Enhanced hydrologic and geomorphic monitoring in Ten Mile Creek, Montgomery County, Maryland

Science Center Objects

Ten Mile Creek is a small, predominantly agricultural and forested watershed located to the west of Clarksburg, Maryland, in an area that has experienced land-use change and urban development over the past decade. Additional development extending into the Ten Mile Creek watershed is planned over the next several years.

This planned development in the Ten Mile Creek watershed presents an opportunity to monitor the surface-water hydrology and stream geomorphology before, during, and after the development to assess watershed responses over time.

Start Date: June 1, 2013

End Date: September 30, 2018

Partners:

U.S. Environmental Protection Agency

Office of Research and Development

Montgomery County Department of Environmental Protection

Project Lead: Matt Baker and Ed Doheny

Objectives

The objective of the study is to track and quantify watershed response over time to changes in land use caused by development in the watershed.

Approach

Ten Mile Creek
(Public domain.)

Two active USGS stream gages are located on the main stem of Ten Mile Creek: 01644388, Ten Mile Creek near Clarksburg, MD; 01644390, Ten Mile Creek near Boyds, MD. The gages are being supplemented with a geomorphic monitoring reach, which will allow the collection of channel-geometry data from designated cross sections, channel-alignment and orientation data along longitudinal profiles, and from pebble counts through the reach.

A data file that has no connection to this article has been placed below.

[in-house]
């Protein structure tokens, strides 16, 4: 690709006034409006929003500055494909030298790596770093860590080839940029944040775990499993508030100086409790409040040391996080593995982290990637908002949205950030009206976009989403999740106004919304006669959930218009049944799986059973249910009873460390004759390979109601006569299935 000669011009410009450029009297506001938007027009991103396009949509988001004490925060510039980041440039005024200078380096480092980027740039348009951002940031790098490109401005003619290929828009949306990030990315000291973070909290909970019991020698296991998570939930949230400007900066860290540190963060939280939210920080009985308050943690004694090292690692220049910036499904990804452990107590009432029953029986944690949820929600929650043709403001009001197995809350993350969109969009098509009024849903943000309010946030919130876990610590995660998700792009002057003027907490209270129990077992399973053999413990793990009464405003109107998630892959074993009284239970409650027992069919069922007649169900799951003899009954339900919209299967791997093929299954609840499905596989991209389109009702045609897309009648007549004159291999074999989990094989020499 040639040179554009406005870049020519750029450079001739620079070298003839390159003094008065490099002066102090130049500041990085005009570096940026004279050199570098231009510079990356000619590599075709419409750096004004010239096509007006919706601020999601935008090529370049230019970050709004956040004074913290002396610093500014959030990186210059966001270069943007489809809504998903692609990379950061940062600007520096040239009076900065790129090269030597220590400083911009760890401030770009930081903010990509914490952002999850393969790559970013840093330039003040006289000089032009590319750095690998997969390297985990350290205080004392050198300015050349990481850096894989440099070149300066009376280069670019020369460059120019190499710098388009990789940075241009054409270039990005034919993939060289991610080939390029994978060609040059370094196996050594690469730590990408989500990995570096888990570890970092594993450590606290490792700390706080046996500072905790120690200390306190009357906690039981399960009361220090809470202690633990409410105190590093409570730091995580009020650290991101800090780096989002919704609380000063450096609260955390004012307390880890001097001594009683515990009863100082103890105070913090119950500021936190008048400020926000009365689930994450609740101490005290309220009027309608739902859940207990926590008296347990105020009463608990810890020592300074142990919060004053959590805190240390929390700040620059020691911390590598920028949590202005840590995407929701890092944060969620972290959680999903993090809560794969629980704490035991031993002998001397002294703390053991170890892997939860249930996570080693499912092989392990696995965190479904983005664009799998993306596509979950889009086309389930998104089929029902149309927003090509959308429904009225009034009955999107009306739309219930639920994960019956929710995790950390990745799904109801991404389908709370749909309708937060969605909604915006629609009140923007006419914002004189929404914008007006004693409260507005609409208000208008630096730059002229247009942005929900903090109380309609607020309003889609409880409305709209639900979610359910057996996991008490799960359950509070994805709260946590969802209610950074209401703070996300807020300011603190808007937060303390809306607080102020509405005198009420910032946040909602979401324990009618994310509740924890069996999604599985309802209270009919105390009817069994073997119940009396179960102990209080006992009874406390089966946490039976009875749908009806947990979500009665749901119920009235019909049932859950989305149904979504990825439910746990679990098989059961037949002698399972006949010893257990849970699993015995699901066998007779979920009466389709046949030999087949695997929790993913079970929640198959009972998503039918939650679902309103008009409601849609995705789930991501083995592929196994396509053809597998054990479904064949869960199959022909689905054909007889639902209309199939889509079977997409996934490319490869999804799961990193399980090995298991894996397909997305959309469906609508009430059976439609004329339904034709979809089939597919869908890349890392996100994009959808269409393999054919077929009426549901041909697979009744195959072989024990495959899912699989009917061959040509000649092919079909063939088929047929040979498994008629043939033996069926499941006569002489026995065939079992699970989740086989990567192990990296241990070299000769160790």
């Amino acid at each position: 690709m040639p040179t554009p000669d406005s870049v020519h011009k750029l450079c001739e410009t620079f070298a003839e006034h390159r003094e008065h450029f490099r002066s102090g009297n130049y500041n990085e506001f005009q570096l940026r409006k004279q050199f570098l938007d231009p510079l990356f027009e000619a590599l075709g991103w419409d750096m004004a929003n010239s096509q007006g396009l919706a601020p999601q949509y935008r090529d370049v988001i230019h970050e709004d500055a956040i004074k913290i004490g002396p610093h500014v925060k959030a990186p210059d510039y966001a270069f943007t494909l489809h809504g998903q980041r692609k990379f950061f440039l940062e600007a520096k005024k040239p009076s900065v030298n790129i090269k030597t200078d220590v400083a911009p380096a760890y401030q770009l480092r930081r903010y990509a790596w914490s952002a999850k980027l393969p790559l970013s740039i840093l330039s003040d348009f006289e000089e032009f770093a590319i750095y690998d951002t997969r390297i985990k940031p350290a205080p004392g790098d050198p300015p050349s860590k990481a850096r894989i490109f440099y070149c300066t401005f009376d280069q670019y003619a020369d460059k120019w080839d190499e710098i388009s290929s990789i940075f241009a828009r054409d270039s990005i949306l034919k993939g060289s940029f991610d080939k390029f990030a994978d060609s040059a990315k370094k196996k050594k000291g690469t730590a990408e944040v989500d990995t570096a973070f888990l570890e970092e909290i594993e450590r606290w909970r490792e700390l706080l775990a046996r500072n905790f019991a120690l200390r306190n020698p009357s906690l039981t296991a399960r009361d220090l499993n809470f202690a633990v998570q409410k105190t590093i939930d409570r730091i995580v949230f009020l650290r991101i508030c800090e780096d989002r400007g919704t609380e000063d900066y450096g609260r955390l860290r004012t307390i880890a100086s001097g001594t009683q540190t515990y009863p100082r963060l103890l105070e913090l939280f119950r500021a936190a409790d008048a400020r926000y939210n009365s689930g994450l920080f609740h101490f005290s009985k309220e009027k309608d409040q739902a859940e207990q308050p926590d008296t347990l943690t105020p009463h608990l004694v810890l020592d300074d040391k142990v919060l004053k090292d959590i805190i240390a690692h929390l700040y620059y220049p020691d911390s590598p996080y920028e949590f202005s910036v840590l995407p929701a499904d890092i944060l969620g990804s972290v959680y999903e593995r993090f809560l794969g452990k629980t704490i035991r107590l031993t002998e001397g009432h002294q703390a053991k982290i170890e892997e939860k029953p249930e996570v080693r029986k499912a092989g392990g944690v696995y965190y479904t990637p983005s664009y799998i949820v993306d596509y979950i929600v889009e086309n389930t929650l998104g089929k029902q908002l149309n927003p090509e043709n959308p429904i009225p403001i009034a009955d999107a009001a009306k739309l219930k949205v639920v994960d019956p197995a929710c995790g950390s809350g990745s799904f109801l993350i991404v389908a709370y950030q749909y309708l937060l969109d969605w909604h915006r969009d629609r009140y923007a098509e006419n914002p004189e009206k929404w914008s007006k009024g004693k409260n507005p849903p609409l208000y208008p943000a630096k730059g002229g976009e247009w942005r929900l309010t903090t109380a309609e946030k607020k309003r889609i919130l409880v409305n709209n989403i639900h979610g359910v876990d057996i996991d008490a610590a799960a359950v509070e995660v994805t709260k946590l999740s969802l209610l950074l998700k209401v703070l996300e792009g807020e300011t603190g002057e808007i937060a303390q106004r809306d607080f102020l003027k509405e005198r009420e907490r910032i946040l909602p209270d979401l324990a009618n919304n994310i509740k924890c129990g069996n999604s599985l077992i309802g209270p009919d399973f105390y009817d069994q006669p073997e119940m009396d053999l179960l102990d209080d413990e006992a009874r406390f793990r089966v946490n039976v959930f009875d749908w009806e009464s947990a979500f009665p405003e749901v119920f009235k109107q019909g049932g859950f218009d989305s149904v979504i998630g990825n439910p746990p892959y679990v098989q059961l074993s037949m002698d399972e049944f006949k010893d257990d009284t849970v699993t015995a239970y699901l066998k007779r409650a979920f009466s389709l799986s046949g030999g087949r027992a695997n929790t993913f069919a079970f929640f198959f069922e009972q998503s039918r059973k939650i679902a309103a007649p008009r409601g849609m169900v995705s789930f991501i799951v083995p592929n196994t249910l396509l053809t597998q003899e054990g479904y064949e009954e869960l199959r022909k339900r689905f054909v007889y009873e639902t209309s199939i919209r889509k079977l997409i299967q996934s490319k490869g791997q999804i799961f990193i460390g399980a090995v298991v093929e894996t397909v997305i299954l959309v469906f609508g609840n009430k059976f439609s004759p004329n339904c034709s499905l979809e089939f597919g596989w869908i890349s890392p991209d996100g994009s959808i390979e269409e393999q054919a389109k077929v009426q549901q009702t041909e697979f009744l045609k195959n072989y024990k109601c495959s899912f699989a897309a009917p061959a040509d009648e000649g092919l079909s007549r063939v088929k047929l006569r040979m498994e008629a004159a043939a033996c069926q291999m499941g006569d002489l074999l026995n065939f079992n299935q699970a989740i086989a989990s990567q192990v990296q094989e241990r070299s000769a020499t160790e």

The stream gage data will also be augmented by data from a series of fixed-location crest-stage gages which will be used to compute peak flows that are not quantified by direct measurement. These data will also allow USGS to perform analyses of changes in boundary-shear stress conditions experienced by streambed sediments.

Ten Mile Creek
(Public domain.)

 

Two continuous-record precipitation gages are also being installed in the watershed to track the spatial distribution and intensity of rainfall in the watershed.

Precipitation data collected in combination with discharge data from the stream gages will allow for analysis of changes in rainfall-runoff relations over time as a result of the new development in the watershed.

Geomorphic analysis will allow for assessment of changes over time in dimension, pattern, profile, and composition of the stream channel in the reach that includes the upper stream gage.

The shear stress analysis will indicate if there are discernable changes in the erosive power of the stream, and whether those changes correlate with the increased development of the watershed.

These analyses will allow direct comparisons to be made with published analyses for Minebank Run, a stream in Baltimore County, Maryland that was physically restored without any enhanced storm-water best management practices due to the age of most of the existing development in that watershed.